It calls for a new kind of unionism and makes a compelling case for a new vision for the American labor movement. McAlevey got the bad news. McAlevey is not a writer first: she is an organizer, an agitator, a radical. Jane McAlevey uses her own experiences in a movement that has been undergoing dramatic changes—within a workforce that has undergone even greater changes—to suggest to the reader the necessity and potential for a transformation of the union movement into a real labor movement. Workers becoming leaders, workers themselves organising, being proactive and taking ownership over their union campaigns and workplace fights, these are the things can go some way to turning the labour movement around. When this is perceived by the old guard as an affront, resources are squandered, talent is wasted and the only real winners are the bosses. These are the politics of revolutionary socialism.

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Raising Expectations (and Raising Hell): My Decade Fighting for the Labor Movement (Paperback)

raising expectations and raising hell my decade fighting for the labor movement

When McAlevey first came to Nevada, she had little respect for the old local leadership. I would recommend this for all young people exploring working in the movement, though be prepared obviously for a bit more movement-veneer to be tarnished - it shows some ways forwards within a regressive system, yet is a reminder that this is a fight that never ends in victory. In this engrossing and funny narrative—that reflects the personality of its charismatic, wisecracking author—McAlevey tells the story of a number of dramatic organizing and contract victories, and the unconventional strategies that helped achieve them. Lastly, there is just a ton of rather direct, bitter, personal attacks and score settling that are not particularly discreet. This article is based upon an interrogation of two books: Gregg Shotwell, Autoworkers Under the Gun: A Shop-Floor View of the End of the American Dream; and Jane McAlevey with Bob Ostertag, Raising Expectations And Raising Hell : My Decade Fighting For the Labor Movement New York: Verso Books, 2012.

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Raising Expectations Raising Hell My Decade…

raising expectations and raising hell my decade fighting for the labor movement

But her story, along with those of so many brave health care workers, fills me with hope. Bosses and their associations all but echo the same arguments. New insights in psychology are combined with resource mobilization theory in an attempt to overcome the weaknesses of traditional social-psychological approaches to social movements. Jane McAlevey gives us an on-the-ground account of the obstacles the union hierarchy throws in the path of a bold and energetic organizing effort that scored a string of brilliant successes before the hierarchy cracked down. Then she was bounced from the movement, a victim of the high-level internecine warfare that has torn apart organized labor.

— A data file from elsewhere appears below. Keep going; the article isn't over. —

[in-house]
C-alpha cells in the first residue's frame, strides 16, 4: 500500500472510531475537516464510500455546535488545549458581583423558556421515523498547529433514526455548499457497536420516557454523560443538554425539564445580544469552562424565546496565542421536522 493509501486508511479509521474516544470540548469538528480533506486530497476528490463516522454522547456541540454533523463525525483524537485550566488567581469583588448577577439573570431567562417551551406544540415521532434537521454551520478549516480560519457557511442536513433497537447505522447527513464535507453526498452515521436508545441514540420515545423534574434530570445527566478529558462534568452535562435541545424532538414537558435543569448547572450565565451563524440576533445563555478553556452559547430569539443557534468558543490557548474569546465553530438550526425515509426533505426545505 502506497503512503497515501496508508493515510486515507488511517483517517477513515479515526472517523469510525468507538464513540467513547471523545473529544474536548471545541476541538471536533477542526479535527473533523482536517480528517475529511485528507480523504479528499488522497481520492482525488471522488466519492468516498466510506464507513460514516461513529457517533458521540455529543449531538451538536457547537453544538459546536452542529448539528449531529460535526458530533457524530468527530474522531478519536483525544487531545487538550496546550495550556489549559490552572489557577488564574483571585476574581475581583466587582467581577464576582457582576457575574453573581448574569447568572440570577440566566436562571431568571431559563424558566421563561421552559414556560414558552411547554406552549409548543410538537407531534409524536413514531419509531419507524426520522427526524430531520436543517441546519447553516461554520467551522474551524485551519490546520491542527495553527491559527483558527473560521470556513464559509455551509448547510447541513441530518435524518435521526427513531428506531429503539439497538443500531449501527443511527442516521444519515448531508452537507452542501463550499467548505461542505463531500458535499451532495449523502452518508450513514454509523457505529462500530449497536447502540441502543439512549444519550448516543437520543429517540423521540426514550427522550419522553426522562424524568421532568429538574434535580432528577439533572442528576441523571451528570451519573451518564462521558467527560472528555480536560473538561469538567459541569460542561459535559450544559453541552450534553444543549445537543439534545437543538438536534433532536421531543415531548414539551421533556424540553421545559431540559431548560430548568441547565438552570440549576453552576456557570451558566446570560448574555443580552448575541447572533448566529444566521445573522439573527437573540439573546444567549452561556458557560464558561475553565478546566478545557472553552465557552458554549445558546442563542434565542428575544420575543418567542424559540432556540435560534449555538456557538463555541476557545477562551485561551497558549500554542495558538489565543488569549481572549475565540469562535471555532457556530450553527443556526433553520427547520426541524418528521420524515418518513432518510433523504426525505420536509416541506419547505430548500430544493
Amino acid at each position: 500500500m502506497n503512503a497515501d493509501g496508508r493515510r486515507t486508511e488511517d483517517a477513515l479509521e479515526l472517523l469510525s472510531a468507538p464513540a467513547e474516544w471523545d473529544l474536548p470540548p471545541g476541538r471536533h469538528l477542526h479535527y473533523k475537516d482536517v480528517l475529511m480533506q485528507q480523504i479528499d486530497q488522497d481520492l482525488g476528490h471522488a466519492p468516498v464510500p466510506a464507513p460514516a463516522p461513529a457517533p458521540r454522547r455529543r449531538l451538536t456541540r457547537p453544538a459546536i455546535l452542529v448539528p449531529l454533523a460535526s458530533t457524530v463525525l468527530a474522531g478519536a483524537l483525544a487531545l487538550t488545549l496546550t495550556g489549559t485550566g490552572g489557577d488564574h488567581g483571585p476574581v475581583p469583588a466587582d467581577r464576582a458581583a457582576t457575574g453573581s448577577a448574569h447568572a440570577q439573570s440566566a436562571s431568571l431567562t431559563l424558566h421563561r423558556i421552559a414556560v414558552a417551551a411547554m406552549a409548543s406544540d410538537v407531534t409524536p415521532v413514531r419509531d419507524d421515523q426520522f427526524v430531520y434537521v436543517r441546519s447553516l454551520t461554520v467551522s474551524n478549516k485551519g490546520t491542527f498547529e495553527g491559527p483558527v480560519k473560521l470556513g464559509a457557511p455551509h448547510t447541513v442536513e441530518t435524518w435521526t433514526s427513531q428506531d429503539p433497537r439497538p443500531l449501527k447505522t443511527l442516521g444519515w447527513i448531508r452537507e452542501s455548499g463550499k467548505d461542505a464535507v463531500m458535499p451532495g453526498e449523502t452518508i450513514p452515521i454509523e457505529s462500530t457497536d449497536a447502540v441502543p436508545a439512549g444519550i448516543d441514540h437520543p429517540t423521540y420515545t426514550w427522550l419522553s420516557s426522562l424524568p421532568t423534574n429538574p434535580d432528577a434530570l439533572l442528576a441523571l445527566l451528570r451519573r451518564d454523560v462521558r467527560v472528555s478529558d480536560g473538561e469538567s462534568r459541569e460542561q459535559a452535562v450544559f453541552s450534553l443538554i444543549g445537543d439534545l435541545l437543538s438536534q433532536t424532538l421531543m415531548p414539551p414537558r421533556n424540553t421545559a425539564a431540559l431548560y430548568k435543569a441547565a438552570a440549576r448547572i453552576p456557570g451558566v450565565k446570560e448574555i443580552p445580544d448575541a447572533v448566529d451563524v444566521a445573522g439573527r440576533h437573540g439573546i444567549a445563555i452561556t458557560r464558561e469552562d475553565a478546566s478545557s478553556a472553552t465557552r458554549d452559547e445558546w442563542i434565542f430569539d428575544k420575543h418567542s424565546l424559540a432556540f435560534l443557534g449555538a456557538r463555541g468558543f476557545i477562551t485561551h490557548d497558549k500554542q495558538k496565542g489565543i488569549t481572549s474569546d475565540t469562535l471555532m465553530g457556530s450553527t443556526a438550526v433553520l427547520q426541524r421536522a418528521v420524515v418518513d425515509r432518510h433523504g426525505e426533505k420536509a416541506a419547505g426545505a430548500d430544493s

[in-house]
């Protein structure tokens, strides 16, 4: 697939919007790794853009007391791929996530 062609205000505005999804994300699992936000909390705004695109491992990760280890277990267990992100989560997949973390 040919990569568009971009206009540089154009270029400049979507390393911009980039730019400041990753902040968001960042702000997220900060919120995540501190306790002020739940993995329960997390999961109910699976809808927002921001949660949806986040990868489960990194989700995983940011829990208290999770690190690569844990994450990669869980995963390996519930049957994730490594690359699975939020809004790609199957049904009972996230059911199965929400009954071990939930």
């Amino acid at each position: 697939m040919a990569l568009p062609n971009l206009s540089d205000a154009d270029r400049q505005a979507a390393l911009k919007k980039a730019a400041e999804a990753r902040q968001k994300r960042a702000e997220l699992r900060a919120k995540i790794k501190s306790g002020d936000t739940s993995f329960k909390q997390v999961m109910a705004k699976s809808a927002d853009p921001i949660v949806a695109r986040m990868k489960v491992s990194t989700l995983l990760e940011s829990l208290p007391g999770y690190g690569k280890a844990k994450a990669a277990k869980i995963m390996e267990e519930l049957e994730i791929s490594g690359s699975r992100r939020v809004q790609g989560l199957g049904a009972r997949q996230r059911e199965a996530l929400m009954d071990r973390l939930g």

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Raising expectations (and raising hell) : my decade fighting for the labor movement in SearchWorks catalog

raising expectations and raising hell my decade fighting for the labor movement

In the 'whole worker theory' that McAlevey tested and retested in real life campaigns, all the issues negatively impacting the poor, working and middle class become the cause of unions, not simply wages and narrowly defined workplace conditions. Looking at the great upsurges in union history, one would be hard-pressed to not find a radical buried deep within those struggles, at the heart of the fight. In this engrossing and funny narrative—that reflects the personality of its charismatic, wisecracking author—McAlevey tells the story of a number of dramatic organizing and contract victories, and the unconventional strategies that helped achieve them. Jane McAlevey uses her own experiences in a movement that has been undergoing dramatic changes—within a workforce that has undergone even greater changes—to suggest to the reader the necessity and potential for a transformation of the union movement into a real labor movement. It calls for a new kind of unionism and makes a compelling case for a new vision for the American labor movement. This is a fantastic, highly-readable book that you should read.

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Raising Expectations (and Raising Hell): My Decade Fighting for the Labor Movement (Paperback)

raising expectations and raising hell my decade fighting for the labor movement

In this right-to-work state, where workers need not pay the equivalent of dues, union membership had fallen to dangerous levels. Then she was bounced from the movement, a victim of the high-level internecine warfare that has torn apart organized labor. If you work for a union, this stuff might be a page-turner, but for rank and file civilians like myself, it can get a little bogged down. My continued support of unions is my way of showing my Dad that I appreciate all of the sacrifices he made for our family. Jane's book was recommended to me by a friend who used to work with her.